In my blogs from Egypt, I conveyed the concern many Egyptians expressed about the dramatic lack of tourists visiting Egypt. They asked, “Where have all the tourists gone?” Having spent the last few days in Rome, I think I have at least one good response to the Egyptians question – a good number of the tourists so clearly absent from Egypt are wandering the streets of Rome. Maps in hand, cameras and cash at the ready… Rome is overflowing with visitors. And that’s just Rome. Additional waves of tourists are washing over every part of Italy. From Florence to Venice, Milan to Naples, the tourism industry is alive and well in Italy.
It’s been a little while since my last visit to Italy, but I was quickly reminded why so many people put Italy at the top of their list when it comes to dream destinations. The sights alone are enough to keep even the most ambitious travelers busy. The Colosseum, the Pantheon, St. Peter’s Basilica, the Forum, Trevi Fountain, Spanish Steps, Sistine Chapel, etc… the list just goes on and on, and that’s just Rome.
There seems to be an amazing building, sculpture, piazza, bridge, or sample of antiquity at every turn. It’s almost sensory overload. The remedies to counter the effects of so many amazing things to see and do appear to be: 1) lots of gelato, 2) lots of liquids, 3) lots of food, 4) lots of Euros, and 5) lots of patience.
I noted in earlier blogs that despite its banality, I would likely mention the weather a few more times before my trek was complete. Rome deserves a special mention for the oven it was on the day I arrived. I assumed the hottest weather was behind me, having survived Cairo and New Delhi, but Rome was a real scorcher. A suit and tie doesn’t help things much either.
I mention the weather (again) because it offers yet another analogy. While my first day in Rome was unbearably hot, day two was a little more interesting. As I made my way to the Vatican, the clouds rolled in, the thunder and lightning produced a spectacular show, and then came the rain. Most shop keepers and street vendors closed up and tourists ran for cover everywhere… just in time for the heavens to really open up.
I found the rain a welcome respite from the oppressive heat… so I proceeded to the Vatican. I was soaked, but I’ll take rain over perspiration any day. Because of the heavy rain, St. Peter’s Square was empty – an almost impossible scenario on a Saturday morning in August. A few intrepid (or slightly crazy) souls and I ran across the square to gain access to St. Peter’s Basilica. What I learned as I left St. Peter’s a little while later is that the rain not only provided a nice break from the heat, but it also saved me more than 4 hours in line to enter the Basilica.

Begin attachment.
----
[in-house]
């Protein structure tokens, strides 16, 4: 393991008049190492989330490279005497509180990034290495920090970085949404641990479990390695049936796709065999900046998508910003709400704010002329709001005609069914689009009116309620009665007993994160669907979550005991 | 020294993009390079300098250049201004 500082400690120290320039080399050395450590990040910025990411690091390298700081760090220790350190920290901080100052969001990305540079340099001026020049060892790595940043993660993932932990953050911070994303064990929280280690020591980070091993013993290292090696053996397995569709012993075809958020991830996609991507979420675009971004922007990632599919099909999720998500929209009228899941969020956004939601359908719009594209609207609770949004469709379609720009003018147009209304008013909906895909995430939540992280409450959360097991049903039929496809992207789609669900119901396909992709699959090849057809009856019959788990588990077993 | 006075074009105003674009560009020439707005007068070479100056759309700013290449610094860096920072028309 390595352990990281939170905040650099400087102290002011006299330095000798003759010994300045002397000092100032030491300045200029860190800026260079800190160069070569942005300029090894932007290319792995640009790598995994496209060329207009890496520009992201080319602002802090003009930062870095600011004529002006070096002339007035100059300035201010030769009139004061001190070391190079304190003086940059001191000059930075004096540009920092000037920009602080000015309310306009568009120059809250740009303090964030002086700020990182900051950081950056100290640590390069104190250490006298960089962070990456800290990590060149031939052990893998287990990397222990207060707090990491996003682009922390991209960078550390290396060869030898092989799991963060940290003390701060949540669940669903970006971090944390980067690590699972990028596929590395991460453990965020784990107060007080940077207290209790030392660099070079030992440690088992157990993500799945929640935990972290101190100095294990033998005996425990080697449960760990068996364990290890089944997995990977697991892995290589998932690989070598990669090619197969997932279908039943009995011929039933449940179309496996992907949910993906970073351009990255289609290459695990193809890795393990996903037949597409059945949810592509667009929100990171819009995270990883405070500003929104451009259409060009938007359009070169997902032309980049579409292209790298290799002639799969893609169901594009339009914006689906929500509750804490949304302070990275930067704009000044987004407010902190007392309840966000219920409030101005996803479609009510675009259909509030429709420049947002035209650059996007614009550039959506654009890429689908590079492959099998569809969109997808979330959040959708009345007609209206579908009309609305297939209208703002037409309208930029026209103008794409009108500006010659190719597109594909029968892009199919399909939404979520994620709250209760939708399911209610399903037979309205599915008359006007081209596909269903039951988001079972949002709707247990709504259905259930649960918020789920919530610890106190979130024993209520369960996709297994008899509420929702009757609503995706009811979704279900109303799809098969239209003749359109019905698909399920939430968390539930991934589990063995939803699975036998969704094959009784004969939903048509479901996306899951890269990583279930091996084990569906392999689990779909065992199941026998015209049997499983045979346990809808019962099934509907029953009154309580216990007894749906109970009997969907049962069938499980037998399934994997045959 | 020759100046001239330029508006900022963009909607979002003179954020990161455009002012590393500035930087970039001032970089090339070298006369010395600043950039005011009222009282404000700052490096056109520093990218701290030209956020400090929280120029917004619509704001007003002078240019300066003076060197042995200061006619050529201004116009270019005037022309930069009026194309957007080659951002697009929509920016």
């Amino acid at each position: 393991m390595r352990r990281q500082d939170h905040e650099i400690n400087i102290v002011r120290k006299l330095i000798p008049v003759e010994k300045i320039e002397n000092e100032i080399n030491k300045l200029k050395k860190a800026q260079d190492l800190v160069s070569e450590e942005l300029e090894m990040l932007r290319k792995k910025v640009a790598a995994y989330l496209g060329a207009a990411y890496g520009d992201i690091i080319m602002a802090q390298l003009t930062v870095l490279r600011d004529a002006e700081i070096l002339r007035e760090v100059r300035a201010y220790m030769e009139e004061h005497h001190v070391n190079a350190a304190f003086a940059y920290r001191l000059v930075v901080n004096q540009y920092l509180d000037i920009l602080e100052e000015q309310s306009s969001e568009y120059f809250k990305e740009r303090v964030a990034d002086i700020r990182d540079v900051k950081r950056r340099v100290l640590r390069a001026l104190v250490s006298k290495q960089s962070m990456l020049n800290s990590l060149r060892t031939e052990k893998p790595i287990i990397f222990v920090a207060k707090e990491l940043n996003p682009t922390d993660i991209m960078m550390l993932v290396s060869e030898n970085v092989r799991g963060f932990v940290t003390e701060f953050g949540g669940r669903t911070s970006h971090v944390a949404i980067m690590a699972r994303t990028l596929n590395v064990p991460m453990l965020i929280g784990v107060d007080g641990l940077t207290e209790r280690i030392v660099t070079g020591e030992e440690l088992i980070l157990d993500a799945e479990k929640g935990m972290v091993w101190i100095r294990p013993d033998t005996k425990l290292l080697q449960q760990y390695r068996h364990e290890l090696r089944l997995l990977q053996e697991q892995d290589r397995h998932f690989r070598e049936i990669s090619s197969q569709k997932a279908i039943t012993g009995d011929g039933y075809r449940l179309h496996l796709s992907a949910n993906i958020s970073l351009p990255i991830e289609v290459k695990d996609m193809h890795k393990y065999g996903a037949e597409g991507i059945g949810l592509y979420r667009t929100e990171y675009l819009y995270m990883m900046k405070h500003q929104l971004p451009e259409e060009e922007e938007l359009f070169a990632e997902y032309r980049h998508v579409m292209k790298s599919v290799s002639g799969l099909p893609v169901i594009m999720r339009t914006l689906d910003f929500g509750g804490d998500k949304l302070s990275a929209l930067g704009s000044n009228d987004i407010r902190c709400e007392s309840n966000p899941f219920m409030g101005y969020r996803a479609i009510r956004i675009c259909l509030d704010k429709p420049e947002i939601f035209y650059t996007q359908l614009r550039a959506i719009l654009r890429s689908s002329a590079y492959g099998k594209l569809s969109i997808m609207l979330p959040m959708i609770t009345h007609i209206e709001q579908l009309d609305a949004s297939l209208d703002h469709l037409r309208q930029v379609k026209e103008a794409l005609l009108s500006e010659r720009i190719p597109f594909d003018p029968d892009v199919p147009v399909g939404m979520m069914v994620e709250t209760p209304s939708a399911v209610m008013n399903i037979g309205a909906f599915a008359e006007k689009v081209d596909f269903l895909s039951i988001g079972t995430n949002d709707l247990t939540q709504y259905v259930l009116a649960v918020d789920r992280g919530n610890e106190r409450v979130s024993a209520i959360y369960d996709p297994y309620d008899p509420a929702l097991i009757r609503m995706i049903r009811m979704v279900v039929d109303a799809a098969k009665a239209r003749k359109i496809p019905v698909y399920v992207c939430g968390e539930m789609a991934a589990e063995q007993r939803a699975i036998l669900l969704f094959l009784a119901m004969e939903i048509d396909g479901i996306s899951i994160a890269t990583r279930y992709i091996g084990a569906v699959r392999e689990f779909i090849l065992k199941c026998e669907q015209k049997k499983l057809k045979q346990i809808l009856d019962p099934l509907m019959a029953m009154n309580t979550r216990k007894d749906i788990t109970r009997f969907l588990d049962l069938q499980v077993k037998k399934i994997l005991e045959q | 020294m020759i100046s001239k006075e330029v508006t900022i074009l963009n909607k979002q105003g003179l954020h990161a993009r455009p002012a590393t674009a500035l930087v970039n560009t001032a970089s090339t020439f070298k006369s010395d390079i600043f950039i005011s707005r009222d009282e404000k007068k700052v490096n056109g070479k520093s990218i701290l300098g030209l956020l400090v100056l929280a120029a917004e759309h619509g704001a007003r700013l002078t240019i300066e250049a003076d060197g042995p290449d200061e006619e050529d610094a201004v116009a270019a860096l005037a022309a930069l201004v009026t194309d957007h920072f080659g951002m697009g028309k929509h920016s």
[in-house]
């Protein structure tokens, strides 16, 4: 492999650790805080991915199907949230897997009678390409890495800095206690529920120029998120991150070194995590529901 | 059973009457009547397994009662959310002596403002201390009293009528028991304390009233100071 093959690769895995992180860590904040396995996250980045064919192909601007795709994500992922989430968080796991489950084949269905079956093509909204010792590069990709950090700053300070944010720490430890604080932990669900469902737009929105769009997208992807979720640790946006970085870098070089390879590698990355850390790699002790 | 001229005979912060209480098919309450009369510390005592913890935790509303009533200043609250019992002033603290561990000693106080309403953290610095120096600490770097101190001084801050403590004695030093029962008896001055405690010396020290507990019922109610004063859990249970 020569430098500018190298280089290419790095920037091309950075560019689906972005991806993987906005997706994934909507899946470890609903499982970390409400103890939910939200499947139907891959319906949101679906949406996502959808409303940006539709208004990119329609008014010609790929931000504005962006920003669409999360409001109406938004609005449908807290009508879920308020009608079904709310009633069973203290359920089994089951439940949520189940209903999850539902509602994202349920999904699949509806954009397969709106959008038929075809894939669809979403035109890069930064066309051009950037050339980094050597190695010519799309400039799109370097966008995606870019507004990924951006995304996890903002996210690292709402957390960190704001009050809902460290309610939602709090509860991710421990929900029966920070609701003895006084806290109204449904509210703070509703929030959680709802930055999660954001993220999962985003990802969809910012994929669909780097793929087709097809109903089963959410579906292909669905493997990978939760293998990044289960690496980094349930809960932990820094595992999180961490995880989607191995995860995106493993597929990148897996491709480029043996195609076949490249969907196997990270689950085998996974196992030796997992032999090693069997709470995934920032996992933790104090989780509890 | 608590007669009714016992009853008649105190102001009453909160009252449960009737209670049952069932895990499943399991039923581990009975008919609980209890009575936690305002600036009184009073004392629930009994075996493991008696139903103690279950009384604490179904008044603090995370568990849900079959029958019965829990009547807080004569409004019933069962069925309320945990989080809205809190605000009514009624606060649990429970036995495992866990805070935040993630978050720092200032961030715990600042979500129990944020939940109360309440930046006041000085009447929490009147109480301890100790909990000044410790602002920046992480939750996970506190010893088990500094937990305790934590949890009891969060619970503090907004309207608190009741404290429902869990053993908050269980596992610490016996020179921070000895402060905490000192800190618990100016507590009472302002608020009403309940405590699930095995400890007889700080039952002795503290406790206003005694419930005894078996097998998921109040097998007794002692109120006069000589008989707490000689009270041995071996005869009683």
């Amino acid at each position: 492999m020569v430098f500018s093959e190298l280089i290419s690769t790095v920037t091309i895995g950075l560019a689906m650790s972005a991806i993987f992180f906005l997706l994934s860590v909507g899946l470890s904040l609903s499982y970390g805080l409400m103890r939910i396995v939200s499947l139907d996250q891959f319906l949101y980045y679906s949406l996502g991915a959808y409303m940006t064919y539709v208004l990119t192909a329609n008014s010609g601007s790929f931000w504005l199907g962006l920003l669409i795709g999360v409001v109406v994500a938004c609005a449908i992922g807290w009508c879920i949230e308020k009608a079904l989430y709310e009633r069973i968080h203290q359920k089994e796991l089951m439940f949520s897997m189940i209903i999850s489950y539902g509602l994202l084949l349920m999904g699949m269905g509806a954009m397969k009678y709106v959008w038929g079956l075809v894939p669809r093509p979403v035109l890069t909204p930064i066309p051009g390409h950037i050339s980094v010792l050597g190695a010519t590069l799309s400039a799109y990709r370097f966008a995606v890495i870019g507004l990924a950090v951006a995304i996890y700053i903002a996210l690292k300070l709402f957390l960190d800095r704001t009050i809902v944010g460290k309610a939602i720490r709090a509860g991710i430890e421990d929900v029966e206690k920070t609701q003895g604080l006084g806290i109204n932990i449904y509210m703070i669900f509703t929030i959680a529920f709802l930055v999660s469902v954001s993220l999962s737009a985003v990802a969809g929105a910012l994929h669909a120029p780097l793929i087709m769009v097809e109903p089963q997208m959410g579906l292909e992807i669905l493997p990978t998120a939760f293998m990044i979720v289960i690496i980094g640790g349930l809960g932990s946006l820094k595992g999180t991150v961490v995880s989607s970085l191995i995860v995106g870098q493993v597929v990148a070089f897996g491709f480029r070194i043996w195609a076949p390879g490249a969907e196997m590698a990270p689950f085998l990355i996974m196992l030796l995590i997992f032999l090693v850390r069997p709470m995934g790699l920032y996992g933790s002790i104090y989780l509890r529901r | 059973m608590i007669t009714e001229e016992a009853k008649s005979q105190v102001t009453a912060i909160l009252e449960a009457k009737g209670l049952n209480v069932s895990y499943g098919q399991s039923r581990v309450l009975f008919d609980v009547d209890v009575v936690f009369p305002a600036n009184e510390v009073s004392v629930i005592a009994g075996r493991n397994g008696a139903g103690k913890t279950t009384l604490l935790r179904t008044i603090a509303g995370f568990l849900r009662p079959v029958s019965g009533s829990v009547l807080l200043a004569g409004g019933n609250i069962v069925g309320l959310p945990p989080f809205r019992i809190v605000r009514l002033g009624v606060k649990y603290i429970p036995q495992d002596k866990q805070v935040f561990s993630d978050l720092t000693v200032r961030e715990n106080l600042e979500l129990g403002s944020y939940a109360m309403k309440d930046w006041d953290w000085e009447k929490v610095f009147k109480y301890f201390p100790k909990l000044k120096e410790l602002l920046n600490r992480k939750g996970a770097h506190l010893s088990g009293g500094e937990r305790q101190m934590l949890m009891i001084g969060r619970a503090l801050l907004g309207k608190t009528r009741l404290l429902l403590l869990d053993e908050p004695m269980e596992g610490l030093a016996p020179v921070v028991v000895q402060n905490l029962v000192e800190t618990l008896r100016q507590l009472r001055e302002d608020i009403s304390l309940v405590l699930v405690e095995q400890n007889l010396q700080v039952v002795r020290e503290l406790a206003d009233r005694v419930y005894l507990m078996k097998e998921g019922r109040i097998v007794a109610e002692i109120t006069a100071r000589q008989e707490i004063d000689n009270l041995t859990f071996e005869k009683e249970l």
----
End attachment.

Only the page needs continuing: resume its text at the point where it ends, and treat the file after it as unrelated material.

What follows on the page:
The rain was an opportunity in disguise. To most, the rain looked like an annoyance. Something that couldn’t be avoided, so the consensus action was to wait it out and avoid it. I think many of the challenges facing Italy are similar to the rain storm. To many observers, they see Italy’s challenges and failings as annoyances; something that’s built-in to their system, so they have to try to wait it out.
For a few intrepid (and perhaps a little crazy) souls, the challenges facing Italy are seen as real opportunities. Sure, there’s some discomfort that comes with the less-orthodox way of doing things, but those approaches may prove to be significant short-cuts to progress once the clouds have lifted.
Italy has some real challenges and issues – waiting them out or avoiding them just won’t work. The North/South divide is a big issue. Unemployment is a big issue. Overwhelming complexity in the tax structure is a big issue. Public debt and economic growth is a big issue. And that’s just to name a few.
Here’s to hoping that a few intrepid souls with sufficient power and clout will throw caution to the wind, head out into the storm of challenges, and find their efforts rewarded with real progress for Italy. It’s an admittedly optimistic view for this beautiful country… but I’ll go with optimism and hope over doom and gloom every time. It’s the same approach I’m taking with my decades-long, standing request to Santa for a Ferrari. Perhaps one day… perhaps one day.